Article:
CPT Proposes Solutions to Overcome Coach Delays at Port of Dover

The Confederation of Passenger Transport (CPT) has responded to the recent delays at the Port of Dover and is calling for crisis talks between the government, the port, ferry companies and coach operators to overcome ongoing issues.

As the UK trade association for the coach sector, CPT has expressed its frustration that last weekend, coaches were again held back behind cars and HGVs at the English border. This resulted in coach passengers experiencing delays of between 8 and 24 hours.

Dover Coach Delays
Coach travel creates opportunities for large numbers of people to travel at affordable prices

According to the Port of Dover, the French authorities had the right number of border guards to carry out passport checks during this recent chaos. CPT therefore believes that the relevant parties need to evaluate and address additional issues that are contributing towards these significant delays.

If the current problems are not resolved, the situation is likely to get worse as the UK enters the start of the busy summer travel season.

Graham Vidler, CEO of the Confederation of Passenger Transport, said:

“Something’s clearly wrong when a coach – the most efficient way to transport large numbers of people across the Channel – is treated unfairly compared to other vehicles.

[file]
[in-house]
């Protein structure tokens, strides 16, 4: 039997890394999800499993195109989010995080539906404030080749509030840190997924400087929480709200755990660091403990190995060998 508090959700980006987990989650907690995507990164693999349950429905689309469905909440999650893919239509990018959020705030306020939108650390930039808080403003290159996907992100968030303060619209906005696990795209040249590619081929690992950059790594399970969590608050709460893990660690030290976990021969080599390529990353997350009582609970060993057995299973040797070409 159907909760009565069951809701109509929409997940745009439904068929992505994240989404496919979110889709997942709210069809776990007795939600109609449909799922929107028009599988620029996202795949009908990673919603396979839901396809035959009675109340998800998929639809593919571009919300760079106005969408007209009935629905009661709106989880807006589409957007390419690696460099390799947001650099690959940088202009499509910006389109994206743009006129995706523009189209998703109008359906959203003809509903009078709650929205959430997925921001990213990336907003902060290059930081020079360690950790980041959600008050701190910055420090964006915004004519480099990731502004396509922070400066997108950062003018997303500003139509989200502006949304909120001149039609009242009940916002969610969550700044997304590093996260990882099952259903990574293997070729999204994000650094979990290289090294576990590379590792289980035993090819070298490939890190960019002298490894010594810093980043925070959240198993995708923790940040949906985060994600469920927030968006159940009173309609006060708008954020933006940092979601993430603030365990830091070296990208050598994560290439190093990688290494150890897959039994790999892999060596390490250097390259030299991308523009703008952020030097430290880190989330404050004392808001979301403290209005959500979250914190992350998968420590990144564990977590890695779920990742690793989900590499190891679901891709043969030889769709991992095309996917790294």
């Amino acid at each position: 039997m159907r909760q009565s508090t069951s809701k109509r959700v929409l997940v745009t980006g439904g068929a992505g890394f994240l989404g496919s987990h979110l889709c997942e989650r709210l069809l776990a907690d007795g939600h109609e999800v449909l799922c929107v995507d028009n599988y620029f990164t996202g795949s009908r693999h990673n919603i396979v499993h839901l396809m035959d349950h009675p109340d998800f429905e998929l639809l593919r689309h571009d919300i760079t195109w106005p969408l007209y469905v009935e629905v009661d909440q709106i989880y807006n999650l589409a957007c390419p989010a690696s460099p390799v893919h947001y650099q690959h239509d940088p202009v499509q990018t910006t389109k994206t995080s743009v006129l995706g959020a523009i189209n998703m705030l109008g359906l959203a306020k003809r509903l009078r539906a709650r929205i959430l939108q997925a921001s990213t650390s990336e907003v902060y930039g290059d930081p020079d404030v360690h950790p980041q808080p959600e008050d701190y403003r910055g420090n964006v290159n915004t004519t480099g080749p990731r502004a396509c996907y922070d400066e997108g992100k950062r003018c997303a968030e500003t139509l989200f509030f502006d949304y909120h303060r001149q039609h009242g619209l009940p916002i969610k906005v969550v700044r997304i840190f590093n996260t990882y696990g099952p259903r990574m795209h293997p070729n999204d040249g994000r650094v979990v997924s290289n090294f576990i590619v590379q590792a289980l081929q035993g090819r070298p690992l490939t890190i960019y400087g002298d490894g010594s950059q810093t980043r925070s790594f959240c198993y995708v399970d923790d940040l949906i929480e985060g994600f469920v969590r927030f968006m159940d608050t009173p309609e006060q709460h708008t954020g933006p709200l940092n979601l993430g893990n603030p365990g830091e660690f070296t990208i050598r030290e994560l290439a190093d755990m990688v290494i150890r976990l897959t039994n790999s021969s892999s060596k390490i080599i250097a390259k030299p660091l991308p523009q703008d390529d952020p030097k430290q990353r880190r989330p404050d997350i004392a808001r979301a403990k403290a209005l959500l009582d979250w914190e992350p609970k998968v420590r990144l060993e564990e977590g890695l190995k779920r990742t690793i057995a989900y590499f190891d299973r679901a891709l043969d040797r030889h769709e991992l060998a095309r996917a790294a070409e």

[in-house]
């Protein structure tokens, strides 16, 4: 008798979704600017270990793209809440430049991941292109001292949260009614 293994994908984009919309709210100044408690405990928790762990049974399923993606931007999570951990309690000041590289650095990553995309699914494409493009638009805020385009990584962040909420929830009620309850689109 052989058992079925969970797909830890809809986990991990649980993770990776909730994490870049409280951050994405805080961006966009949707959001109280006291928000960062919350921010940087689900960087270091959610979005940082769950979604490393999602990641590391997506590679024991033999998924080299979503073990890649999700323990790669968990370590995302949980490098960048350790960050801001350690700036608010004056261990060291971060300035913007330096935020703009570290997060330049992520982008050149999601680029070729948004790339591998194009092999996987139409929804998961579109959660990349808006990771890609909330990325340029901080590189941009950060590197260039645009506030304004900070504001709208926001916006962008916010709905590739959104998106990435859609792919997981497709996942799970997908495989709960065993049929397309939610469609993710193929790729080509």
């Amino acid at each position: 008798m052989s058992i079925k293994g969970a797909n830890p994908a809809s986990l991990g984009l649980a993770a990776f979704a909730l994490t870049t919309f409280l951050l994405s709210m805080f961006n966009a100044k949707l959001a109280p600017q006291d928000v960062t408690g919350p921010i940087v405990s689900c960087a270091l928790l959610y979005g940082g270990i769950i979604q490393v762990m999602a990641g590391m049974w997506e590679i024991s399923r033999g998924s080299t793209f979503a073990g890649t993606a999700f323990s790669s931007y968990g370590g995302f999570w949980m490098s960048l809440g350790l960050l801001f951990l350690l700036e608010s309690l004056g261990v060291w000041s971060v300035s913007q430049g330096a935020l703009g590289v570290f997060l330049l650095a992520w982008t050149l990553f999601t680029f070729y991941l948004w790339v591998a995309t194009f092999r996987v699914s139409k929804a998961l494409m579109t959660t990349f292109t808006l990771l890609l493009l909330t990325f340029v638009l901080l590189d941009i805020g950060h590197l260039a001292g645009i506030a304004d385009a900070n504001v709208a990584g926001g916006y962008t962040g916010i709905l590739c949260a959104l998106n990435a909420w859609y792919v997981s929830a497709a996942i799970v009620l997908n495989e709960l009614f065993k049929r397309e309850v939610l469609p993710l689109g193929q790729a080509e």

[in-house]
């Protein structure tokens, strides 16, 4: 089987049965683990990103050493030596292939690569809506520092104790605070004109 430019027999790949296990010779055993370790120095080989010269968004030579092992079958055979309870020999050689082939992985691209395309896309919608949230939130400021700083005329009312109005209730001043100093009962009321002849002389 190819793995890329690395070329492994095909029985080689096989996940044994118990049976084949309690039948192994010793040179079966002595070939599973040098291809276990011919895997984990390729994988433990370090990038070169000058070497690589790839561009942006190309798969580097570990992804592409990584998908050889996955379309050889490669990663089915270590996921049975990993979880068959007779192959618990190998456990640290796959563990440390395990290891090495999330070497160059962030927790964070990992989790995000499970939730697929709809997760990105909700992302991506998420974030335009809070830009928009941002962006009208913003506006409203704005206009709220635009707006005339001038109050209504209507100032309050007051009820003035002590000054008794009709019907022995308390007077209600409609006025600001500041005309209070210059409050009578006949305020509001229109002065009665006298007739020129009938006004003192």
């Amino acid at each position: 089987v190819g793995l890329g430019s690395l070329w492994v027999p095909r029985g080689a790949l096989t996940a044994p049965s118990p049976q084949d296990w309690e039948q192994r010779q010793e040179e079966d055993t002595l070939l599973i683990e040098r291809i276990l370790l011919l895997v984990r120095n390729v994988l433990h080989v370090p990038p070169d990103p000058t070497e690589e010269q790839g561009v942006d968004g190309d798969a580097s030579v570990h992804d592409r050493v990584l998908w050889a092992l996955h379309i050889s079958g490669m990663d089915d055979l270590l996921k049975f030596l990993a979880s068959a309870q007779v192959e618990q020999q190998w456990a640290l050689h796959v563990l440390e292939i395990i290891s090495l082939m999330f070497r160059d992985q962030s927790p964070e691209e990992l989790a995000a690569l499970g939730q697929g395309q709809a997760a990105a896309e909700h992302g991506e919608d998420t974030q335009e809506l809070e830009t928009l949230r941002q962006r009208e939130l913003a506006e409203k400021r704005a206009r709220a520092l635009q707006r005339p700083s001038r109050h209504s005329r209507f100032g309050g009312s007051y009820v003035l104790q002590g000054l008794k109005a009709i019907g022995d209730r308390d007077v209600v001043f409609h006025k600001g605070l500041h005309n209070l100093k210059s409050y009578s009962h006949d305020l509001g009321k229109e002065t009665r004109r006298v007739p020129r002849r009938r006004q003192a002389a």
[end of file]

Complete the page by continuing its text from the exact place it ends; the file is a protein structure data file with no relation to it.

“Coaches provide the answer to the environmental and congestion issues we’re trying to address, yet some of our spacious vehicles full of students and holidaymakers were left stranded.

“The procedures to enter the EU should not have a negative impact on people who don’t want to fly or drive by car to continental Europe. We’re calling on the government, the Port of Dover and ferry companies to get round the table with the coach sector to resolve this mess once and for all.”

CPT suggests that more border staff, increased coach lanes and greater use of technology should be considered as key solutions for easing the congestion at the Port of Dover.

It also believes that coach passengers should be welcomed and prioritised to encourage people to choose this more sustainable mode of travel.

Specifically, it proposes the following solutions:

  • Sufficiently resourcing the border controls
  • Providing more coach priority lanes on the approach to the port
  • Encouraging Irish and P&O ferries to introduce a driver app that provides advance information like the DFDS app, which reduces the onboarding time for coaches by around 15 minutes

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